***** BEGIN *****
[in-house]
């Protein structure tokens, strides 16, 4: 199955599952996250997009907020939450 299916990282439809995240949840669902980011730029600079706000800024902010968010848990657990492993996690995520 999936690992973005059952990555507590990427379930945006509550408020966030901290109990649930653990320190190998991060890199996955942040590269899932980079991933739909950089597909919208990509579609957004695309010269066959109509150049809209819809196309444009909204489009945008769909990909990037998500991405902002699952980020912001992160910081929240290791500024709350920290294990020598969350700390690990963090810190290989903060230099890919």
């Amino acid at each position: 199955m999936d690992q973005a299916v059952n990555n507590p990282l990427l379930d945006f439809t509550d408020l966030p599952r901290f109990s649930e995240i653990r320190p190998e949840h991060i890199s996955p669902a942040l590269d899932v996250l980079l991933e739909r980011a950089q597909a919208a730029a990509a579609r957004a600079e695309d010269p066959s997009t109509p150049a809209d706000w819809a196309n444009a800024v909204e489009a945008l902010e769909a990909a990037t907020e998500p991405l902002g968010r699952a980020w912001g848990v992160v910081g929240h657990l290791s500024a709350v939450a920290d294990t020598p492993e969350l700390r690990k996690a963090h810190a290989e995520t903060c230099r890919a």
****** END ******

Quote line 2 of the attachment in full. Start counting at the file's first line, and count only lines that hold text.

């Protein structure tokens, strides 16, 4: 199955599952996250997009907020939450 299916990282439809995240949840669902980011730029600079706000800024902010968010848990657990492993996690995520 999936690992973005059952990555507590990427379930945006509550408020966030901290109990649930653990320190190998991060890199996955942040590269899932980079991933739909950089597909919208990509579609957004695309010269066959109509150049809209819809196309444009909204489009945008769909990909990037998500991405902002699952980020912001992160910081929240290791500024709350920290294990020598969350700390690990963090810190290989903060230099890919």